A big earthquake hitting Wellington would send EQC's reserves into the red, writes Steve Hart
The Earthquake Commission is preparing for the worst as its re-insurance premiums are likely to rise in light of our earthquakes, the Australian floods and the tsunami in Japan.
Of the $6 billion the EQC had in its natural disaster fund, just $3 billion remains. If the one-in-900-year quake hits Wellington, the fund will be wiped out and sent $3.7 billion into the red.
Ian Simpson, chief executive of the EQC, says the fund's strategy is to have enough re-insurance and assets to cover the Wellington event which has a median cost of about $6.7 billion. Right now there is a shortfall.
"The strategy was always to cover that event, and then for the fund to re-grow over a 20-year period," says Simpson.
"The decision that needs to be made now, given the position we are starting from, and given that costs are going to rise for re-insurance, is if that timeframe of 20 years is acceptable."
Simpson says the $90 million it gets every year from the compulsory levy on insurance paid by homeowners only covers the costs of running the commission.
"Basically all of that is spent on the re-insurance, the Crown guarantee fee, the running costs of the commission and on the normal attritional losses we face - such as the Hawkes Bay type of event that happens every year," he says.
"We were always growing [the fund] based on investment returns. But our investment returns will be half the size because the fund is half the size. Plus we will be using some of those investment returns to subsidise the increased costs of the fund."
What happens next, says Simpson, depends on the analysis that is done to grow the natural disaster fund to the target $6 billion.
"We are just waiting for Treasury to do the analysis," he says. "I don't think there is a crushing need to get cash into the fund immediately. But there is a decision to be made about how fast the fund should re-grow. Is 20 years too long, too short? We have not got a view on that at this stage."
Simpson is reluctant to talk about the increased costs the EQC may face from international re-insurance companies.
"We are right in the middle of those discussions for our renewal, starting June 1," he says. "We have had a very wide range of quotes from the market and we are in the process, with our brokers, so I don't even want to give even a broad indication of where that might come out."
Simpson says the EQC typically only deals with A-rated insurance firms, but has used BBB-rated firms in the past. In all, 50 firms provide insurance to the organisation.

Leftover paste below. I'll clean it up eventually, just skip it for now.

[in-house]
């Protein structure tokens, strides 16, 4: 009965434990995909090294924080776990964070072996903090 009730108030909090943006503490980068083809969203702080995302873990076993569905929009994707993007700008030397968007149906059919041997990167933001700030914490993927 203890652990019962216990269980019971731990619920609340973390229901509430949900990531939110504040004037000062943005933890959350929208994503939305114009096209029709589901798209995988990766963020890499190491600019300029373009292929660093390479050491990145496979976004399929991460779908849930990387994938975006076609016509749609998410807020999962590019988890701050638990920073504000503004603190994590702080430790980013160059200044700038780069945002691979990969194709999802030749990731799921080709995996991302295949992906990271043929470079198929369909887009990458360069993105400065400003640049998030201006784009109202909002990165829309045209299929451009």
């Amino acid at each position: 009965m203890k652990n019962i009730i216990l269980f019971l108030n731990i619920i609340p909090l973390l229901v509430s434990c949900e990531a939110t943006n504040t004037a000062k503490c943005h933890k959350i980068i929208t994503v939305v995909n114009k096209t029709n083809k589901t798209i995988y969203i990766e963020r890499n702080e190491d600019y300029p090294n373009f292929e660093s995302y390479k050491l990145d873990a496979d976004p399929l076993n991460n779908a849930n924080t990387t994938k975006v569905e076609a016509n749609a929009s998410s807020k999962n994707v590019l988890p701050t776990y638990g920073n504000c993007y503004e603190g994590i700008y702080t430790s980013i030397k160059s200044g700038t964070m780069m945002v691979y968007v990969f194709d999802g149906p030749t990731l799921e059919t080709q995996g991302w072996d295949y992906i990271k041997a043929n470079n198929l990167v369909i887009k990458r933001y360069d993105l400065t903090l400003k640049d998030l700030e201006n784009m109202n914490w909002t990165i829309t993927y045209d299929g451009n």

"Using anything less that A- is very rare for us, we try to keep the overall credit rating at A+," he says.
Re-insurers have three levels of payout: the expected losses that are budgeted for, significant losses where the premium they have earned for the year is paid out in claims, and material losses, when insurance company shareholders take a hit.
"At the end of the first quarter of this year, the market was saying it is facing significant losses," says Simpson. "They are already paying out the premiums they were expecting to retain.
"That is before the US hurricane season begins, and we have already had a hint of what that is going to be like over there. It is going to be a challenging year for the re-insurance market.
"They are looking at the [natural disaster] models and it is fair to say that while a size 6 earthquake is in the background of all the models, they probably had not banked on the Christchurch earthquake causing as much damage as it did."
Simpson can't comment on whether the fund's insurance levies will rise in response to the recent payouts and predicted rise in insurance costs. That decision rests with the Government.
"It comes under the Earthquake Commission Act and as far as I know that decision has not been made yet."
Simpson says he is not worried that the EQC will be caught out by a natural disaster in Wellington.
"Recent work done by GNS, which looked at the likelihood of a quake there, appears to show there is a slightly reduced probability of an earthquake going off there," he says.
"That's not to say it won't happen, there is always a chance it will, but if we were capitalised to handle two Christchurch earthquakes, followed within six months by a major Wellington earthquake, then nobody could afford the EQC levy.
"We are designed to cope with a certain level of risk, the Christchurch events are within that level because we still have funds left - so we will rebuild and go forward."
So far the EQC has received more than 305,000 claims from all the earthquakes and associated aftershocks since the first event on September 4 last year. This includes more than 121,000 from the February event.
The commission received a spike in claims in the final weeks before the September deadline last year and is expecting a similar situation this time. The cut-off date for claims related to the February event is currently May 23.
People who cannot access their property to make a complete claim, must lodge a claim by May 23 anyway.
The 5.3 aftershock that hit Christchurch on April 16 is being treated by the EQC as a new event for insurance purposes. People whose properties suffered new or worsened damage need to make a new claim. They have until July 18 to make a claim for that event.